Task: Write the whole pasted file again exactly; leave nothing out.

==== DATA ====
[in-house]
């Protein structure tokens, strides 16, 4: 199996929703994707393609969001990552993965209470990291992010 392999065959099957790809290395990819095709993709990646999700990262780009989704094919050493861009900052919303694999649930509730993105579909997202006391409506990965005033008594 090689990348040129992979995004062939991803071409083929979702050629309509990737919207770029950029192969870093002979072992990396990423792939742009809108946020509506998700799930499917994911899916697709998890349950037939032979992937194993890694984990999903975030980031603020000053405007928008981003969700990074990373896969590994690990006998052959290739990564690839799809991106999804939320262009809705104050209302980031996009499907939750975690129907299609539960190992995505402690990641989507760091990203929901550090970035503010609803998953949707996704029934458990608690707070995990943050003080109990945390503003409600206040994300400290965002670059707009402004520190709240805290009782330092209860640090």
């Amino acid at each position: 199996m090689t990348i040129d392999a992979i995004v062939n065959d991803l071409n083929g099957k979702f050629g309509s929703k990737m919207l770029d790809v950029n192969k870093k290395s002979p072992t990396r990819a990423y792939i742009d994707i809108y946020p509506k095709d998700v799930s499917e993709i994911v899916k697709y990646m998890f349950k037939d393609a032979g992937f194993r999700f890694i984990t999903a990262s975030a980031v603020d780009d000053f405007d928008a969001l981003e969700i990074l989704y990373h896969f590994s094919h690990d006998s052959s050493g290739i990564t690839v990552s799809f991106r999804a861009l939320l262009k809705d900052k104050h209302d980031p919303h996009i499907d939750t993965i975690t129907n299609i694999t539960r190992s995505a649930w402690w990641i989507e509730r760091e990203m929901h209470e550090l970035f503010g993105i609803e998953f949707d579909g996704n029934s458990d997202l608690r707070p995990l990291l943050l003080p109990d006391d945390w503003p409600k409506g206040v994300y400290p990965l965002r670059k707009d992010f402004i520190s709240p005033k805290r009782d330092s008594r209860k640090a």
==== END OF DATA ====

[in-house]
């Protein structure tokens, strides 16, 4: 199996929703994707393609969001990552993965209470990291992010 392999065959099957790809290395990819095709993709990646999700990262780009989704094919050493861009900052919303694999649930509730993105579909997202006391409506990965005033008594 090689990348040129992979995004062939991803071409083929979702050629309509990737919207770029950029192969870093002979072992990396990423792939742009809108946020509506998700799930499917994911899916697709998890349950037939032979992937194993890694984990999903975030980031603020000053405007928008981003969700990074990373896969590994690990006998052959290739990564690839799809991106999804939320262009809705104050209302980031996009499907939750975690129907299609539960190992995505402690990641989507760091990203929901550090970035503010609803998953949707996704029934458990608690707070995990943050003080109990945390503003409600206040994300400290965002670059707009402004520190709240805290009782330092209860640090």
């Amino acid at each position: 199996m090689t990348i040129d392999a992979i995004v062939n065959d991803l071409n083929g099957k979702f050629g309509s929703k990737m919207l770029d790809v950029n192969k870093k290395s002979p072992t990396r990819a990423y792939i742009d994707i809108y946020p509506k095709d998700v799930s499917e993709i994911v899916k697709y990646m998890f349950k037939d393609a032979g992937f194993r999700f890694i984990t999903a990262s975030a980031v603020d780009d000053f405007d928008a969001l981003e969700i990074l989704y990373h896969f590994s094919h690990d006998s052959s050493g290739i990564t690839v990552s799809f991106r999804a861009l939320l262009k809705d900052k104050h209302d980031p919303h996009i499907d939750t993965i975690t129907n299609i694999t539960r190992s995505a649930w402690w990641i989507e509730r760091e990203m929901h209470e550090l970035f503010g993105i609803e998953f949707d579909g996704n029934s458990d997202l608690r707070p995990l990291l943050l003080p109990d006391d945390w503003p409600k409506g206040v994300y400290p990965l965002r670059k707009d992010f402004i520190s709240p005033k805290r009782d330092s008594r209860k640090a």